The government pledged today that Britain’s £15bn maritime industry will go from strength to strength in the wake of Brexit, as it devises an export plan to help bolster trade opportunities.
Speaking ahead of a roundtable with international industry figures at 10 Downing Street, transport secretary Chris Grayling said today that leaving the European Union “will allow Britain to seize new opportunities and rediscover our heritage as a truly global, seafaring, trading nation”.
The government said it will work with industry to deliver an ambitious export plan for when Britain leaves the EU, boosting trade opportunities, increasing jobs, and providing more investment in new technologies. It also wants maritime employers to double the number of apprenticeships they offer, and collaborate more with industry partners, as part of this drive.
Grayling is planning for a public discussion to help shape the future of the maritime industry, up to 2050 and beyond, and assess how the government can encourage future growth in the industry which supports at least 111,000 jobs, and contribute £15bn to the UK economy each year.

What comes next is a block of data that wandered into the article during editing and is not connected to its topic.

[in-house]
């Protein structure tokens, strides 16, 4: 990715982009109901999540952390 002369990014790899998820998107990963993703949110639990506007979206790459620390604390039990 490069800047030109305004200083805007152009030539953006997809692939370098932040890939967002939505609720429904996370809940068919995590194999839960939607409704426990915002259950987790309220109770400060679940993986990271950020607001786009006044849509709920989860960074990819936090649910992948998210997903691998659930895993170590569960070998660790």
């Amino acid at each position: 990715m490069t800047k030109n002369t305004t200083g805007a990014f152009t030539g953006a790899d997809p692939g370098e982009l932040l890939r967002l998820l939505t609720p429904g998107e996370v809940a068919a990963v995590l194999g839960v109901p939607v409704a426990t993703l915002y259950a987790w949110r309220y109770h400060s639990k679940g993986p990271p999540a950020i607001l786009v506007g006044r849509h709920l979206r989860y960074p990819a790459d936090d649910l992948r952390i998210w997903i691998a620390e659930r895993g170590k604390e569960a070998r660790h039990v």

The meeting today with maritime leaders, which comes as London International Shipping Week kicks off, will focus on identifying post-Brexit opportunities.
The government has already announced plans to shake-up the procurement of naval ships, make the UK's maritime industry more competitive, and grow the Royal Navy fleet by the 2030s.
The transport secretary added: “Our maritime industry, far from being a story of the past, is a thriving success story – worth around £15bn a year to our economy and supporting a quarter of a million jobs. This government is determined to work with the maritime industry to help it grow significantly and make the UK a world leader for shipping business.”